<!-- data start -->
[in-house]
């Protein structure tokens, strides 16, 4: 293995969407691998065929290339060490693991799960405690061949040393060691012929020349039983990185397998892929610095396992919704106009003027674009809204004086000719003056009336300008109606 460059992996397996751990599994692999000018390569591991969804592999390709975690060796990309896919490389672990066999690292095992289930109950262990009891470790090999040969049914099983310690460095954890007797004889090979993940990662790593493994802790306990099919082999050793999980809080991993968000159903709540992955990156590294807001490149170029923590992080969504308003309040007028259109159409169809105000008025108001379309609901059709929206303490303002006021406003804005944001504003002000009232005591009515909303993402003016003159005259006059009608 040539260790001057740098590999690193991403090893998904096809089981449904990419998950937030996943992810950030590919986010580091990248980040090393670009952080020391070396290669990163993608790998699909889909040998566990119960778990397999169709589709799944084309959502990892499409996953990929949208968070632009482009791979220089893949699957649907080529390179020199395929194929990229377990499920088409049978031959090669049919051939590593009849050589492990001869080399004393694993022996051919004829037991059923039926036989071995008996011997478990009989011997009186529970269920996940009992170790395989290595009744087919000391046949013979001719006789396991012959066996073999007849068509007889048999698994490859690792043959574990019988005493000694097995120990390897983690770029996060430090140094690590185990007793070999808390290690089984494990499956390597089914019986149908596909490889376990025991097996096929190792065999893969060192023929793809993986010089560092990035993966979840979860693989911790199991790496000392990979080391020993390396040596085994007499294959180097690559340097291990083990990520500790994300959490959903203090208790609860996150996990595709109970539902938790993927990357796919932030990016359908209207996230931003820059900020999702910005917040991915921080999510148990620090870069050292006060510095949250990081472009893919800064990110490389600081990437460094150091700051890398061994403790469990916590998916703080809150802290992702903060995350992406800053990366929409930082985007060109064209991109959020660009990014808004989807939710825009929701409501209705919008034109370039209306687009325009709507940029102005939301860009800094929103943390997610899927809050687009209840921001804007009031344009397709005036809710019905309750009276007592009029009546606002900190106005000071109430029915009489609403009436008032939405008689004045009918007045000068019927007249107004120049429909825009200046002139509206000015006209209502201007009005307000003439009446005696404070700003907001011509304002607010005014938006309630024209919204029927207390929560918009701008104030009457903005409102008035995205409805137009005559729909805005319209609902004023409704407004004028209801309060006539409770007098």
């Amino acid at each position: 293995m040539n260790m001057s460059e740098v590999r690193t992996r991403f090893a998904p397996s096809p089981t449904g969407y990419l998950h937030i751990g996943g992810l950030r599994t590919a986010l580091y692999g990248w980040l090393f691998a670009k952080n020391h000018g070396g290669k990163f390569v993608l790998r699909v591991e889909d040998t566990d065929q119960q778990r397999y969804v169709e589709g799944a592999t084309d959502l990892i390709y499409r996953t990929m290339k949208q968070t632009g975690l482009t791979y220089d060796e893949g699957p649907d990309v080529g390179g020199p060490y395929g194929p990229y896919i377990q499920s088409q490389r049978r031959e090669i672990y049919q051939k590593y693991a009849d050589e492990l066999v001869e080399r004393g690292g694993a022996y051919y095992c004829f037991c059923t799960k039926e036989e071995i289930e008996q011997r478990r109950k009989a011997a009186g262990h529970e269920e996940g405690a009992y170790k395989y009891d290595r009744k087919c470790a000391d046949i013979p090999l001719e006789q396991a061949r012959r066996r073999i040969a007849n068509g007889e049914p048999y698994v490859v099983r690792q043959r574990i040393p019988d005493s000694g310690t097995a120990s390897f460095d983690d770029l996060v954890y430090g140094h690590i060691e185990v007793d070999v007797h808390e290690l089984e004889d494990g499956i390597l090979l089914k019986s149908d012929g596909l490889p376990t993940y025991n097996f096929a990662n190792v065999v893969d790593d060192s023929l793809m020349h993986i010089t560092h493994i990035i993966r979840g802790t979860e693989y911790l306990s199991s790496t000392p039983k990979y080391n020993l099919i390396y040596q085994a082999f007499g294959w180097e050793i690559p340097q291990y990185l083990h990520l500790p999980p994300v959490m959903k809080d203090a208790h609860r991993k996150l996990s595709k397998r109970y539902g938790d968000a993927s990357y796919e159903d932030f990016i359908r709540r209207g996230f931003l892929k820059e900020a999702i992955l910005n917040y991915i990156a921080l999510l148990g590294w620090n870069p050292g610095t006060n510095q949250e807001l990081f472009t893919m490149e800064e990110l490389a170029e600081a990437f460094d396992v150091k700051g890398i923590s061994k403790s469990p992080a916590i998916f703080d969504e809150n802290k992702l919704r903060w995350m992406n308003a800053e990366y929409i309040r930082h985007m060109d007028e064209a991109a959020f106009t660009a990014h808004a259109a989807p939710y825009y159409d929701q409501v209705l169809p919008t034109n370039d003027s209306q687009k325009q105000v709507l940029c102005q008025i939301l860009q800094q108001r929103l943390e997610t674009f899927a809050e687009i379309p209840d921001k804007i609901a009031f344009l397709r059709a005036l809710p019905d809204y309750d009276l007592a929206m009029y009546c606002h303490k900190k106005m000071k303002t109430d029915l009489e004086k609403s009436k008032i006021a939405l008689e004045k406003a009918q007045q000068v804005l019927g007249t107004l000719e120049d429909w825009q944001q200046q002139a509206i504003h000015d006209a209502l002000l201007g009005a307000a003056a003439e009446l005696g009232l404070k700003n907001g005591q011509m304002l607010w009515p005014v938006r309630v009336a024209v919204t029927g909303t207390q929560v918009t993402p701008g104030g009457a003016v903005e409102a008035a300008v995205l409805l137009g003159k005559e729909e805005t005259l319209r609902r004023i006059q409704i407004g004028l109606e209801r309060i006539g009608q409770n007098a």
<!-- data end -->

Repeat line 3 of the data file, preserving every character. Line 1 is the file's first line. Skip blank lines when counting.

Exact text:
């Amino acid at each position: 293995m040539n260790m001057s460059e740098v590999r690193t992996r991403f090893a998904p397996s096809p089981t449904g969407y990419l998950h937030i751990g996943g992810l950030r599994t590919a986010l580091y692999g990248w980040l090393f691998a670009k952080n020391h000018g070396g290669k990163f390569v993608l790998r699909v591991e889909d040998t566990d065929q119960q778990r397999y969804v169709e589709g799944a592999t084309d959502l990892i390709y499409r996953t990929m290339k949208q968070t632009g975690l482009t791979y220089d060796e893949g699957p649907d990309v080529g390179g020199p060490y395929g194929p990229y896919i377990q499920s088409q490389r049978r031959e090669i672990y049919q051939k590593y693991a009849d050589e492990l066999v001869e080399r004393g690292g694993a022996y051919y095992c004829f037991c059923t799960k039926e036989e071995i289930e008996q011997r478990r109950k009989a011997a009186g262990h529970e269920e996940g405690a009992y170790k395989y009891d290595r009744k087919c470790a000391d046949i013979p090999l001719e006789q396991a061949r012959r066996r073999i040969a007849n068509g007889e049914p048999y698994v490859v099983r690792q043959r574990i040393p019988d005493s000694g310690t097995a120990s390897f460095d983690d770029l996060v954890y430090g140094h690590i060691e185990v007793d070999v007797h808390e290690l089984e004889d494990g499956i390597l090979l089914k019986s149908d012929g596909l490889p376990t993940y025991n097996f096929a990662n190792v065999v893969d790593d060192s023929l793809m020349h993986i010089t560092h493994i990035i993966r979840g802790t979860e693989y911790l306990s199991s790496t000392p039983k990979y080391n020993l099919i390396y040596q085994a082999f007499g294959w180097e050793i690559p340097q291990y990185l083990h990520l500790p999980p994300v959490m959903k809080d203090a208790h609860r991993k996150l996990s595709k397998r109970y539902g938790d968000a993927s990357y796919e159903d932030f990016i359908r709540r209207g996230f931003l892929k820059e900020a999702i992955l910005n917040y991915i990156a921080l999510l148990g590294w620090n870069p050292g610095t006060n510095q949250e807001l990081f472009t893919m490149e800064e990110l490389a170029e600081a990437f460094d396992v150091k700051g890398i923590s061994k403790s469990p992080a916590i998916f703080d969504e809150n802290k992702l919704r903060w995350m992406n308003a800053e990366y929409i309040r930082h985007m060109d007028e064209a991109a959020f106009t660009a990014h808004a259109a989807p939710y825009y159409d929701q409501v209705l169809p919008t034109n370039d003027s209306q687009k325009q105000v709507l940029c102005q008025i939301l860009q800094q108001r929103l943390e997610t674009f899927a809050e687009i379309p209840d921001k804007i609901a009031f344009l397709r059709a005036l809710p019905d809204y309750d009276l007592a929206m009029y009546c606002h303490k900190k106005m000071k303002t109430d029915l009489e004086k609403s009436k008032i006021a939405l008689e004045k406003a009918q007045q000068v804005l019927g007249t107004l000719e120049d429909w825009q944001q200046q002139a509206i504003h000015d006209a209502l002000l201007g009005a307000a003056a003439e009446l005696g009232l404070k700003n907001g005591q011509m304002l607010w009515p005014v938006r309630v009336a024209v919204t029927g909303t207390q929560v918009t993402p701008g104030g009457a003016v903005e409102a008035a300008v995205l409805l137009g003159k005559e729909e805005t005259l319209r609902r004023i006059q409704i407004g004028l109606e209801r309060i006539g009608q409770n007098a």